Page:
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peculiar problems. I have no objection to partial federal control for efficiencies' sake, but I think the work of the engineering experiment station should be largely for the benefit of the state and should be paid for by the state.

Experiments carried on in such a station would benefit the people of the state for reasons which have already been mentioned. They would benefit the instructors of the college by bringing them in closer contact with the industries peculiar to the section where the institution is located.

They would have a distinct educational value by interesting the students in the manufacturing problems which will later confront them in practice.

Commercially the stations will serve as bureaus of information and research for private firms which have problems of their own awaiting solution.

For work of this character reasonable fees should be charged in proportion to the magnitude and importance of the interests involved. The line between commercial and scientific investigations is readily drawn. When an investigation is for the benefit of the individual, he pays for it and it becomes his property. When it is of general scientific interest, it is for the benefit of the public and becomes public property. No individual or corporation is entitled to the exclusive use of information obtained by such investigations, unless they are made under contract and paid for.

The scale of charges may be rather less than obtains in private testing laboratories, since the station is not to be regarded as an institution for profit.

There are many problems of rural engineering in which the engineering and the agricultural experiment stations may cooperate. Roads, sewers, culverts, buildings, engines and other farm machinery -in all of these there are elements of interest to farmer and to mechanic as well.

It is to be hoped that this discussion may be the means of awakening more interest in the establishment of engineering stations throughout the country and may result in definite and continued efforts to such an end.

I believe the best results could come at the present time if this Association, either standing on its own feet or in collaboration with other associations would devise some plan to establish engineering experiment stations at all land grant colleges.

CHAIRMAN DAVIDSON.-One of the institutions which has carried on experimental work for a long term of years is the University of Wisconsin. They have not seen fit to establish an engineering experiment station as a separate organization. I am sure that this Association will be glad to hear from Dean F. E. Turneaure, of Wisconsin.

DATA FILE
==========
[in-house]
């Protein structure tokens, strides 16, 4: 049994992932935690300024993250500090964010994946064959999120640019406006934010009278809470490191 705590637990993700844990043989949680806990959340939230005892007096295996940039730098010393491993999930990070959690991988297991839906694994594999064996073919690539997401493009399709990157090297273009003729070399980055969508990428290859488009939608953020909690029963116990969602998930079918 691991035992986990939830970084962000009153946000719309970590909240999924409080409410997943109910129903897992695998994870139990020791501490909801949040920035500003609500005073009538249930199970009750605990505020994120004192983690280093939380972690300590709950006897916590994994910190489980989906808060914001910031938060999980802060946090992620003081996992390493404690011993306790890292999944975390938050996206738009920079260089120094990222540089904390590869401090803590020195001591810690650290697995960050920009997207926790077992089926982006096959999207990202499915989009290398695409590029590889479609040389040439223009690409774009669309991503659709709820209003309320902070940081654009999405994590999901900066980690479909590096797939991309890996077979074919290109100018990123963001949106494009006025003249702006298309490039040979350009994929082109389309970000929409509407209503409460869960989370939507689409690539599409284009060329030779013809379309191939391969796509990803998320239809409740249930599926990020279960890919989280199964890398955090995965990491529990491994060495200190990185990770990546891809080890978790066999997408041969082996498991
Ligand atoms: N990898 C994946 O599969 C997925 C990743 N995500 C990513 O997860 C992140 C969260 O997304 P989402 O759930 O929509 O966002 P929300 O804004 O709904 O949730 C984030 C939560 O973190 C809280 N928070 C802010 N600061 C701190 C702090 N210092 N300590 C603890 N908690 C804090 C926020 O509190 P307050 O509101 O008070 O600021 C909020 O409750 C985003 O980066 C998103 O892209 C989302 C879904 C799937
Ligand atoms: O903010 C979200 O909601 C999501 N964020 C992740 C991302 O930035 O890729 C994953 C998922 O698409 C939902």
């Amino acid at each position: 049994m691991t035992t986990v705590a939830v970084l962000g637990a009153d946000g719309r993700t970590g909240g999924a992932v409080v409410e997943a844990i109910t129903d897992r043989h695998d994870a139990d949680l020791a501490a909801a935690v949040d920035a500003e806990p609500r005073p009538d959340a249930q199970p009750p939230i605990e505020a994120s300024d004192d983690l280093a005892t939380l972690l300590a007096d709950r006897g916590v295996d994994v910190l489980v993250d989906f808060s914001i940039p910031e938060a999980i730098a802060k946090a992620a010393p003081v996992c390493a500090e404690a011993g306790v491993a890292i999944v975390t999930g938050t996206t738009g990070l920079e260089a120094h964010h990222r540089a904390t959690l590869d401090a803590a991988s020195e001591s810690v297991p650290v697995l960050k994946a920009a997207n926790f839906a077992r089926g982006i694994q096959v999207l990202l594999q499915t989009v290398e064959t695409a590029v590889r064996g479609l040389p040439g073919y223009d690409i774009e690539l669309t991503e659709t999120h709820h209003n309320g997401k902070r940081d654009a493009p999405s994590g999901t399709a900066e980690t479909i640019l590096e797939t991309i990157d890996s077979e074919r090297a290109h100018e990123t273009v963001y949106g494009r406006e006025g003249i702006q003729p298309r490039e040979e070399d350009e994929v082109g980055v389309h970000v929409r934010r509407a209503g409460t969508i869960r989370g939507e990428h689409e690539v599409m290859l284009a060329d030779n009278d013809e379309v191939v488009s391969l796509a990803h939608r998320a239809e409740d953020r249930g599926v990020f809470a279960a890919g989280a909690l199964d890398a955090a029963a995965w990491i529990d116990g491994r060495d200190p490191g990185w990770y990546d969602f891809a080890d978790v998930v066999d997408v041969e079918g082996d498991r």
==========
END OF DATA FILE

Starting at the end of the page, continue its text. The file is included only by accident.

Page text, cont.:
DEAN TURNEAURE.-Mr. Chairman and Members of the Association: The University of Wisconsin has carried on experimental work in engineering for many years, and, for the past five years, an item has been inserted in the budget to provide a moderate amount of money to assist in this work. We have had no special organization for administrative purposes, but the work has been done in every case as a part of the regular work of the various departments of the college of engineering. It has been called merely "research work in engineering." During the present year we have available about $6,500 which is intended for use in special investigations for the purchase of material, payment of research assistants, computors and draftsmen, and occasionally for a piece of special apparatus. Results of research

have been published in various university bulletins and in the transactions of various engineering societies. Up to date about 40 bulletins have been published, some of them dating as far back as 1894, but most of them being published during the past five years.

The question of a separate organization under the name of an "engineering experiment station" has been considered and it appears to be the opinion of those most interested, that there will be considerable advantage in organizing in this manner. Very little advantage would appear to be gained, so far as the actual conduct of the work is concerned, but undoubtedly there would be some advantage in having a name which can be used to represent to the public this part of the work of the college of engineering. The name "experiment station" would, without further explanation, convey the idea to the people of the state that the engineering college is prepared to undertake experimental work in general, and whatever will promote a better understanding on the part of the public is certainly advantageous. Some advantage would doubtless be gained, also, in connection with the support of this work by the legislature and by the regents of the university.

Another point has occurred to me in connection with this subject. If a large number of land grant colleges are to organize experiment stations and carry on research work extensively, it would seem very desirable to have some means by which cooperation could be secured to the greatest possible extent. Many of the problems arising in engineering research are perfectly general in nature and in no wise peculiar to the state or locality. It would greatly promote the efficiency of this great work if unnecessary duplication could be avoided and helpful cooperation secured. This Association appears to be the proper place for the creation of some sort of clearing house of ideas along these lines. Engineering research in land grant colleges is certain to increase greatly in the near future and to become an important part of their work and this Association can do much to further the interests of its members along these lines.

CHAIRMAN DAVIDSON.-The subject is now open for general discus


DEAN E. D. WALKER, of Pennsylvania —Just a word or two in regard to the work of the engineering experiment station at state college. The work started about four years ago. The beginning practically dated from a small appropriation made by the state legislature for this purpose. This has been continued by means of a small allottment of funds by the trustees of the college out of the general appropriation for the institution. We have thus far published three circulars and bulletins and the fourth is now under publication. We are at present carrying on investigations along four different lines. One being tests for the Pennsylvania Railroad on quartz lamps, another on the heat treatment of steels, a third on distribution of concentrated pressures through earth coverings of highway culverts (this last being taken up in cooperation with the state highway department) and the fourth a series of tests of the thermal insulating powers of various coverings.

We have a calorimeter plant in connection with the engineering school and it is especially designed for studies of this nature. We have made tests in cooperation with the United States Bureau of Standards.

In addition to this work, which may perhaps be described as research work, we have made certain investigations and tests for private individuals and corporations, the expenses of which are borne